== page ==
Broadband vendors: Why can't we do it in the road?

Operators claim that measures to fight traffic congestion will inhibit the rollout and repair of high-speed telecommunications

British businesses will have to pay more for high-speed Internet services and wait longer for problems to be fixed if legislation currently passing through Parliament becomes law, according to a group of UK telecoms operators.

The Traffic Management Bill will limit the extent to which utility companies such as telcos can dig up the nation's roads. The government claims that it will help to reduce traffic congestion, but the UK Competitive Telecommunications Association (UKCTA) predicts painful side-effects.

UKCTA, which represents several UK telecoms network operators, claims that if the bill becomes law then it will be much harder for telcos to offer next-generation broadband services. Repairing networks will also be more difficult and could leave users without Internet access for several days, according to UKCTA.

"It will mean delays in provisioning networks and delays in fixing them, and costs will go up," claimed Domhnall Dods, chairman of UKCTA's government relationship committee.

"It's going to crucify the broadband market."

The Traffic Management Bill has already been approved by the House of Commons. It was scheduled to be examined by a House of Lords committee on Tuesday, and will return to the Commons for a final vote later this year.

As the bill stands, local authorities will be able to enforce embargos that prevent roads being repeatedly dug up by utility companies. They will also be able to stop busy roads being dug up at all.

The government says that these moves should be popular with UK motorists.

Launching the bill late last year, transport secretary Alistair Darling said they would give the Highways Agency and councils "powers and a duty to keep roads clear and traffic moving".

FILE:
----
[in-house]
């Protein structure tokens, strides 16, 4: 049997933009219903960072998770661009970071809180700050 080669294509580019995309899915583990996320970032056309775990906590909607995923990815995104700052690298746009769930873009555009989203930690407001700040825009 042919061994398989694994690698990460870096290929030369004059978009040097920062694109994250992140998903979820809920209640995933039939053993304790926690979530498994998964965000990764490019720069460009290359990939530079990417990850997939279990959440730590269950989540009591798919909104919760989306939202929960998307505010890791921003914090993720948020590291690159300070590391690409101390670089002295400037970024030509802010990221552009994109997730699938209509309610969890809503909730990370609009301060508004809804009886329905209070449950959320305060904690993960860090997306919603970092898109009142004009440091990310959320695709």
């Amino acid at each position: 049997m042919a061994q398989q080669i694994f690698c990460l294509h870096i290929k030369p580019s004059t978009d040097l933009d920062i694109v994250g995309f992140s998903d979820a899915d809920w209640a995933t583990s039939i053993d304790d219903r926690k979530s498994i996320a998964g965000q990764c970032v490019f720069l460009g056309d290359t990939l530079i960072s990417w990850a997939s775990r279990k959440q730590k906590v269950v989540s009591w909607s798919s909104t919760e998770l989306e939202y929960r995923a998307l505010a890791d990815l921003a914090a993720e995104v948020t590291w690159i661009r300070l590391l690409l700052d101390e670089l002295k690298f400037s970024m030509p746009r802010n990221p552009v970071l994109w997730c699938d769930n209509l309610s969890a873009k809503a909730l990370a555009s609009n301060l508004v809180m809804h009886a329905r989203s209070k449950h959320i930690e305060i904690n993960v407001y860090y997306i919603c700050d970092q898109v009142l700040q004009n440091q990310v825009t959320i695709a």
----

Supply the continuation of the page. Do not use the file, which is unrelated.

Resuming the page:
The take-up and rollout of basic broadband services are unlikely to be affected by this legislation. BT has already DSL-enabled enough local exchanges to reach 90 percent of the population, and NTL and Telewest are concentrating their efforts on increasing take-up in places that are already covered by their cable networks.

The real impact, UKCTA says, will be suffered by businesses who want very fast Internet access.

"When big corporations want a service, they demand it quickly, and they expect it to be fixed quickly when it breaks. People want things fixed in four hours. If something breaks on a Friday afternoon and we have to apply to the council for a permit, they might not look at it until Monday and we might not get approval to fix the problem for four or five days," Dods suggested.

The National Joint Utilities Group, which includes BT, Thus, Telewest, NTL and Cable & Wireless, also claims that the bill could cost consumers and businesses money.

"The government is making it more costly and difficult for gas, electricity, water and telecommunications companies to repair and improve essential infrastructure and fulfil their obligations to their customers. With or without a new regime, these works will still have to be carried out. Under the proposed regime they will simply be carried out at higher cost to everyone," said Frank Stewart, NJUG chairman, in a statement released on Monday.

Trade body Intellect has also protested against the bill, citing it as proof that the government simply doesn't understand the knowledge economy. Some MPs have also expressed concern about the issue.

However, such views have largely been ignored, and Tuesday's House of Lords hearing is the last opportunity for changes to be made to the bill before it become an act.